So that's it folks, It's lockout time. I'm not going to wax poetically on the thought of a lockout, or assign blame, or complain about it. But I would like to mention one distinct point that I believe is not elaborated on nearly enough by the mainstream media.
Starting today, scores of NHL players will sign to play in Russia, Sweden, Finland and beyond. Guess what that means? They're taking jobs away from hard working, less talented players who make their living playing 15 or 20 years in Europe, and feed their families based on their output. For every NHLer that goes to Europe to make, what to him is meagre dollars, a longstanding European professional is out of luck. It's bad enough that club employees, waiters, waitresses, parking attendants, and many, many more are drastically affected by the NHL lockout in NHL cities; however, it's even worse when extremely wealthy "union" members head to other leagues on another continents to steal the jobs of the hard working players that have been loyal to their European organizations.
So shame on the NHLPA for not discouraging this, and even moreso on the players for practicing it. They are harming families across Europe, simply to pad their pockets a bit more while they wait out what is a ridiculous and infantile labour situation. The only NHLer I ever heard mention it was Georges Laraque. It's an inconvenient truth that is conveniently ignored but everyone involved.
Just my take, but one that I do not believe is discussed enough. And now, we wait.
Well, it was only a matter of time until the trade rumours really started, given that PK Subban still has yet to sign with the Habs.
Slam.ca is reporting that the Philadelphia Flyers have asked about a deal involving Subban, and ony can only wonder if this is the first step before a potential offer sheet to the restricted free agent. You'll find a link to the article here.
As you'll see, the article speculates that Sean Couturier would likely be a central piece going back to the Habs. While there is no doubt that Couturier would provide much needed size, speed, youth and physicality down the middle, taking Subban out of the Habs already thin defensive core could be a death blow to any playoff chance they have in whichever year the NHL decides to play. But hey, at least we've got a rumour to chew on that doesn't involve revenue splits and dollar figures.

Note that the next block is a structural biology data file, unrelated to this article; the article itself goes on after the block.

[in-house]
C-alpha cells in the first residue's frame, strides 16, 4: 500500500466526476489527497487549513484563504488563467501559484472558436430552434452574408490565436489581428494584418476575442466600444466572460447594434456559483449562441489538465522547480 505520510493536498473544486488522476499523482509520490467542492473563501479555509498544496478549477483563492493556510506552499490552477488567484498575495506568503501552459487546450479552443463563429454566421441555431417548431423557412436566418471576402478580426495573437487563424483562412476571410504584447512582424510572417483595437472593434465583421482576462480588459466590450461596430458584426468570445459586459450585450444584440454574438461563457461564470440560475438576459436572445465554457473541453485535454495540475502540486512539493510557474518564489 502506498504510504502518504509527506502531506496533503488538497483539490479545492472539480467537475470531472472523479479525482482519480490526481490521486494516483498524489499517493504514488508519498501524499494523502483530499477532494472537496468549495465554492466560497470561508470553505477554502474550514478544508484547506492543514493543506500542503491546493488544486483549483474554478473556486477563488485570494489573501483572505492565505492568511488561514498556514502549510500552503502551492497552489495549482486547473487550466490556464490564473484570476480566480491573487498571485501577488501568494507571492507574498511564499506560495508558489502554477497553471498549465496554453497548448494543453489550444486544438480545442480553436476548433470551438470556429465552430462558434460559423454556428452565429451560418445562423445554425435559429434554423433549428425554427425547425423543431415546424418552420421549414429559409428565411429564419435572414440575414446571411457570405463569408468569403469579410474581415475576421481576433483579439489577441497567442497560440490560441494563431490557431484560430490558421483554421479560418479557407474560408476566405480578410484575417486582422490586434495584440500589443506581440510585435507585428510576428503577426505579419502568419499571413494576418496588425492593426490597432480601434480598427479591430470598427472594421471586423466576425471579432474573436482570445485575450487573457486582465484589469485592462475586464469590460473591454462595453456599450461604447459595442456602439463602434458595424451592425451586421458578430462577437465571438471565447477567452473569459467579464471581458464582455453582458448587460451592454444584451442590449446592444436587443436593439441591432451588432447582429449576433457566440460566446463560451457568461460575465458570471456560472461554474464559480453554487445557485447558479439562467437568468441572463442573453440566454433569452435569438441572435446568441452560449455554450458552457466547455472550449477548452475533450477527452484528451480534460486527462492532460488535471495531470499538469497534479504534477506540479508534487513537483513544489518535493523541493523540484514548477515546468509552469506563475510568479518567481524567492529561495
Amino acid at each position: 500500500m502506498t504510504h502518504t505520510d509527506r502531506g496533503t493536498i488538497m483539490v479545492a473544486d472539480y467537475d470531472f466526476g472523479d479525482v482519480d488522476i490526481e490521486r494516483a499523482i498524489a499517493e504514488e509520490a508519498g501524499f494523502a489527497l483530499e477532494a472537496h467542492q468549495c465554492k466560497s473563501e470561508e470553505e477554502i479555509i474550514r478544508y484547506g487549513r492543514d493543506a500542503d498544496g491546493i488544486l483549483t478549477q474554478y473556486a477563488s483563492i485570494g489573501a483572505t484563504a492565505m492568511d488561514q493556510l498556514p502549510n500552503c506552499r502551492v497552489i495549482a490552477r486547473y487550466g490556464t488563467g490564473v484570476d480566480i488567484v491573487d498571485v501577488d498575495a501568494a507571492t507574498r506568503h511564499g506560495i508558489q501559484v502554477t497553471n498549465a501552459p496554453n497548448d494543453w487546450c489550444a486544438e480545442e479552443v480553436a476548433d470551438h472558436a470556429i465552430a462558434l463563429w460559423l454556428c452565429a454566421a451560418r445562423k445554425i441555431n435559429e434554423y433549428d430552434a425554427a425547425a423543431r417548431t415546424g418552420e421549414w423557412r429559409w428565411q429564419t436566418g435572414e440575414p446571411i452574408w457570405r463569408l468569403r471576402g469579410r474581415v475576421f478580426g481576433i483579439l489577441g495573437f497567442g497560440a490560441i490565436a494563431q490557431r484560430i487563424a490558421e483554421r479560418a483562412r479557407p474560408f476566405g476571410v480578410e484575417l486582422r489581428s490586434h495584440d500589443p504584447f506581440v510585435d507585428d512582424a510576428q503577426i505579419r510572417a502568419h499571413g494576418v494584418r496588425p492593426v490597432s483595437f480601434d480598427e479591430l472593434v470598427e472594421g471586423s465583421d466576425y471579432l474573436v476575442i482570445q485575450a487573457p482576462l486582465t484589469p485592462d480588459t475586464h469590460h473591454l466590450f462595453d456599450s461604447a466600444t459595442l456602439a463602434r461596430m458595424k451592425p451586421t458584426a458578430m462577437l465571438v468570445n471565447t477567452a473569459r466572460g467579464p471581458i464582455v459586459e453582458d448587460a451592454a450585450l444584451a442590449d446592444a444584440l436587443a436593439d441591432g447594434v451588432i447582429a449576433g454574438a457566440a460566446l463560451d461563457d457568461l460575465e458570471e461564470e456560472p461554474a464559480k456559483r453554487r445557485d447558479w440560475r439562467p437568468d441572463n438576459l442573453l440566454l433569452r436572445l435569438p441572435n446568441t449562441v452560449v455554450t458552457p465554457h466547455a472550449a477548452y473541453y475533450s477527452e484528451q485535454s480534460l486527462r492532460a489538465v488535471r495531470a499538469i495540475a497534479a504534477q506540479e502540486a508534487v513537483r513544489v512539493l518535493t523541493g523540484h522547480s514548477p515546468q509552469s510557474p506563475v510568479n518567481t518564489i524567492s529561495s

TVA Sports reports this evening that a contract between PK Subban and the Montreal Canadiens is close to complete. Few other details have emerged, but you'll find a translation of the article by clicking here.
In what has been a down time of late for Habs fans and hockey fans the like, two bits of news today from Montreal. The first, which you've likely already heard, is that Rene Bourque tore his abdominal wall and will be out the next 8-12 weeks recovering.
The second bit of news is, well, it isn't really news at all. However, it's an interview with PK Subban, in which he details his intention and desire to stay with the Canadiens. The interview was conducted by venerable Montreal journalist Abe Hefter, and can be listened to in full at the link below:
For the record, I still believe PK will sign, and soon. However, the CBA business may need to be sorted out first, in which case, soon could turn into a while.
It’s been a slow news month and a half for the Habs, other than the odd contract signing and personnel addition. Two predictions: 1) I think the NHL and NHLPA will settle soon. I just can’t believe the owners would risk alienating fans with another lockout. 2) PK Subban will sign soon. With the Canadiens. Just a hunch. But I think it’s coming.
Until then, a good article from today’s Montreal Gazette on the state of the Canadiens and Quebec born players (a somewhat hot topic during an election campaign):
About The Upper Canadien
The Upper Canadien is your one stop shop for all things Montreal Canadiens. Since the summer of 2010, I've been providing Habs related news, notes, and most importantly, opinions. As a blogger, I don't believe it's my job to report the news, it's my privilege to comment on it. You may disagree with what I suggest. In fact, you most likely will. But that's the great part about blogging: it spurs opinion, comment and engages all involved. I've really enjoyed all the debate and commentary from readers thus far and I encourage everyone to respond with ideas on lineups, trades, logos, sweaters, mascots, whatever. The Upper Canadien is a conversation for all hockey fanatics.
I've come to Kukla's Korner with four years of campus radio and three years of sportswriting from my time at Mount Allison University on Canada's East coast. Not only do I not have any professional journalistic training, after five years in the corporate world, I've spent much of the past two years completing an MBA. Business by day, hockey by night, I'm a Canadiens fan through and through. I hope you enjoy reading as much as I do writing.